Shifts in perception of size after adaptation to gratings

Science  14 Dec 1979:
Vol. 206, Issue 4424, pp. 1327-1329
DOI: 10.1126/science.515736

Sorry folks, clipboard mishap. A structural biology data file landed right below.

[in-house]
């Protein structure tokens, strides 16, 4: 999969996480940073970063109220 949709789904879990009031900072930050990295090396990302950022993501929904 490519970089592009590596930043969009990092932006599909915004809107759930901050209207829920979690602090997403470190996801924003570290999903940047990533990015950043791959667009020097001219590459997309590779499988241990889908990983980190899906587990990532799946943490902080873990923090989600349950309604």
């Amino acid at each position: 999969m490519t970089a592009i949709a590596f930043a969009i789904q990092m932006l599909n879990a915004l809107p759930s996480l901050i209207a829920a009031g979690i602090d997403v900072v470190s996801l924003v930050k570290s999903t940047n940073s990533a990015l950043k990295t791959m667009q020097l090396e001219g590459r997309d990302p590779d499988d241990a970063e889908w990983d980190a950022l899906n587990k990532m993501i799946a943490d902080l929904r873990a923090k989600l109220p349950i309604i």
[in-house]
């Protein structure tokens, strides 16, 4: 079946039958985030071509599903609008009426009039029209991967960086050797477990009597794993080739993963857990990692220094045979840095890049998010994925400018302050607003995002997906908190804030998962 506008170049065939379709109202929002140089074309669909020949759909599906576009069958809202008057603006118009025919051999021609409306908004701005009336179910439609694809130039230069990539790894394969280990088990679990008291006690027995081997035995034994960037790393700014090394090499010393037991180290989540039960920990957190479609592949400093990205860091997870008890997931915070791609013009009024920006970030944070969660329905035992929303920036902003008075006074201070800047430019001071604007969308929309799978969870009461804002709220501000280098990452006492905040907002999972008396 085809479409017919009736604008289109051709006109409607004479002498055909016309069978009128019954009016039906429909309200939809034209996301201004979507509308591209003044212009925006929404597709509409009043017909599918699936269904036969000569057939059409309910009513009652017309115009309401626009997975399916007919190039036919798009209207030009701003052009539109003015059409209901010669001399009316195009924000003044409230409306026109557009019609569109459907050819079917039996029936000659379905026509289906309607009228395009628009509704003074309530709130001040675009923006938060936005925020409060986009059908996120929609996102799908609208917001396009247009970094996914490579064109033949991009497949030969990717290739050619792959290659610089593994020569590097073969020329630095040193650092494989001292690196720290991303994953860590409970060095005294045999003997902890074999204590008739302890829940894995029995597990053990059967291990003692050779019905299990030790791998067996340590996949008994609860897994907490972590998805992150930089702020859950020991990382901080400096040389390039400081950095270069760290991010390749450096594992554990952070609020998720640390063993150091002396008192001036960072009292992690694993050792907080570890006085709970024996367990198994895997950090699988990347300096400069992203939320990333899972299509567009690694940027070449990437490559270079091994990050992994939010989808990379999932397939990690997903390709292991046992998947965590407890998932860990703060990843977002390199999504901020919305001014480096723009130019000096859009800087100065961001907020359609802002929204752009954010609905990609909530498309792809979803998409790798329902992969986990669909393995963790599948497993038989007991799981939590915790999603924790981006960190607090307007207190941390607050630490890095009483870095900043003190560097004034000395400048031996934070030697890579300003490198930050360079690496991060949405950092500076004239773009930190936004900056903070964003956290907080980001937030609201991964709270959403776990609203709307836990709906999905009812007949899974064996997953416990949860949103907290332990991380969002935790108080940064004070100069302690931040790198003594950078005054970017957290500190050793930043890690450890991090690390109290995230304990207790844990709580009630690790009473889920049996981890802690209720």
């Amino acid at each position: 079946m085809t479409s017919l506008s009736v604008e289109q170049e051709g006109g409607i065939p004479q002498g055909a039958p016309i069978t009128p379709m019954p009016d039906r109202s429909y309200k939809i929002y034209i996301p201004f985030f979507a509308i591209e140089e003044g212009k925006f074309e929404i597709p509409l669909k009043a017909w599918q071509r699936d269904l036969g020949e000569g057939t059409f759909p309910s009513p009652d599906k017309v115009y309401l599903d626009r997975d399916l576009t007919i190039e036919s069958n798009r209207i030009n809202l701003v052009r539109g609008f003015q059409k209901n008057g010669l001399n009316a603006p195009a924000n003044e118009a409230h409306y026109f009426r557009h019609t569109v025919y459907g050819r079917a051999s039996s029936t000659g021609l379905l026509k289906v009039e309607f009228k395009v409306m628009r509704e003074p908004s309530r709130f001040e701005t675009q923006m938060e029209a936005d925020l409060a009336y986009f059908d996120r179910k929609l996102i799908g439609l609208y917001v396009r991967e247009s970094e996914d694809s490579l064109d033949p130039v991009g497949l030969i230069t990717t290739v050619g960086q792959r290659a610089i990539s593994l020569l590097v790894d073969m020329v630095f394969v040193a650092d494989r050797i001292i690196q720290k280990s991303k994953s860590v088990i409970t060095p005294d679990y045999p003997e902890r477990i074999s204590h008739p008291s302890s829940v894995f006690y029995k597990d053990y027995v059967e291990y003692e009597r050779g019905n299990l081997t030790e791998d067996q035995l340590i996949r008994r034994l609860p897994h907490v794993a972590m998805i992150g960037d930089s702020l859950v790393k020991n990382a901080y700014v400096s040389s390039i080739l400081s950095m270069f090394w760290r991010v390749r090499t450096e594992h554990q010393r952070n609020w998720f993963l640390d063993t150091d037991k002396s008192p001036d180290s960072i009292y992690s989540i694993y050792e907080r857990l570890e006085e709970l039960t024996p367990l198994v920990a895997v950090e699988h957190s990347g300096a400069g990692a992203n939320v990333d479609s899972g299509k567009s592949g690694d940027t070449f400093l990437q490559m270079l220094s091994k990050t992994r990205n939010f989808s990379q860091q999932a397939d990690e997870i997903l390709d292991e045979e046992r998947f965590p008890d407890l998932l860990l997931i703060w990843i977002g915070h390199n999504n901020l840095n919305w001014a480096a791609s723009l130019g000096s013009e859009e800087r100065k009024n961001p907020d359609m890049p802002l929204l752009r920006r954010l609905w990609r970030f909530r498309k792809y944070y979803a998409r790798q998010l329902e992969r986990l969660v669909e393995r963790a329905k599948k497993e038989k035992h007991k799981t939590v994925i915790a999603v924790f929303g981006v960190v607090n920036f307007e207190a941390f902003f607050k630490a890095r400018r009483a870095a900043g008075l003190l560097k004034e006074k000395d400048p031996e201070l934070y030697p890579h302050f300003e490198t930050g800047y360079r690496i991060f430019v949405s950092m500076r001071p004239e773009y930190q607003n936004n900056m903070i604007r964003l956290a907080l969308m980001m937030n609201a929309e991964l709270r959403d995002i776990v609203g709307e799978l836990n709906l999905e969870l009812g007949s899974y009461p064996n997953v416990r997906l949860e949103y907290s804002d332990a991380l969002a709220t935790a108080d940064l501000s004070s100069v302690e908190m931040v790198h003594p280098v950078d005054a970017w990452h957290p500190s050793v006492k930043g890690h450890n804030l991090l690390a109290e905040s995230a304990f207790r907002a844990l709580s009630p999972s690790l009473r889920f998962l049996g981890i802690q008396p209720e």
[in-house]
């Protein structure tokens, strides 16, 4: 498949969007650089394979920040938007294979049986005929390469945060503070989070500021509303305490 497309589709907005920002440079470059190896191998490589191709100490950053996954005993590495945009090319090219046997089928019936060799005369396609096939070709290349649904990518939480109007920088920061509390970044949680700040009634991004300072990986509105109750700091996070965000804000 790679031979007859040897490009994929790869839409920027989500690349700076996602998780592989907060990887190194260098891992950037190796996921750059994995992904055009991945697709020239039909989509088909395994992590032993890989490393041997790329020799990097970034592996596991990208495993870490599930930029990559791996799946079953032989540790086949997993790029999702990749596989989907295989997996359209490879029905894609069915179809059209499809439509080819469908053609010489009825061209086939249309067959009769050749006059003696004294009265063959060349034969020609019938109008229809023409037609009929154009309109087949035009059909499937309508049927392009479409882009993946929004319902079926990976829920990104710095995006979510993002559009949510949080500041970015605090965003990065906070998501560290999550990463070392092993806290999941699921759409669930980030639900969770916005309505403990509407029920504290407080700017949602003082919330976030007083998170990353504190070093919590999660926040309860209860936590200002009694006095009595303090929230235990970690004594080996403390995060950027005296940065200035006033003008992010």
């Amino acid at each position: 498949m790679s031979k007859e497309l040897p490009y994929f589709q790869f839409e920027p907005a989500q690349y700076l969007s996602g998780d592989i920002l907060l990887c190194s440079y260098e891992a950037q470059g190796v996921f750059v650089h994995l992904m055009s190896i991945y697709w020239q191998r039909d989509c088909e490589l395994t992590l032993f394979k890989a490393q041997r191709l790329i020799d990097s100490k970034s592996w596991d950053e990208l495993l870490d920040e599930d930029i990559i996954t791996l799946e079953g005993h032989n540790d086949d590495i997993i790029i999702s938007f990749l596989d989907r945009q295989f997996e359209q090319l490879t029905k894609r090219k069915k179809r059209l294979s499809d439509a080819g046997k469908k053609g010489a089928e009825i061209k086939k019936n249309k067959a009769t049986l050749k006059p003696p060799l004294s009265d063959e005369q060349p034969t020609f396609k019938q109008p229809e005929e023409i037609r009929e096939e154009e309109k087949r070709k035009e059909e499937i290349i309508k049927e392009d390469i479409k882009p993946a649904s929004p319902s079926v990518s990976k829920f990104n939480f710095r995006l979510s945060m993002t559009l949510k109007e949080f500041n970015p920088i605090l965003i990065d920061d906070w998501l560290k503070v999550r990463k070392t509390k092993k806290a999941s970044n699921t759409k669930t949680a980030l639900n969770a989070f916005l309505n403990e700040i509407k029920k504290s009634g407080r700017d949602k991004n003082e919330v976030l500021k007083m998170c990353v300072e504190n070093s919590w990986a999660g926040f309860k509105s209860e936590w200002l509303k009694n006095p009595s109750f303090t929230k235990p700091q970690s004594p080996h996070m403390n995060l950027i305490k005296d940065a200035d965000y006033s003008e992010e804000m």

After viewing a suitable grating of vertical stripes for 5 minutes, subjects overestimated the width of a rectangle by 6 percent. The shifts in perception of size occurred whether individual stripes in the grating were narrower than, equal to, or wider than the rectangle. Rectangle width was underestimated only if the grating stripes were extremely wide, with a spatial frequency lower than most of the effective amplitude spectrum of the rectangle. These findings (and complementary ones with horizontal gratings) suggest that the visual system codes size on the basis of spatial frequency components, rather than directly in terms of width.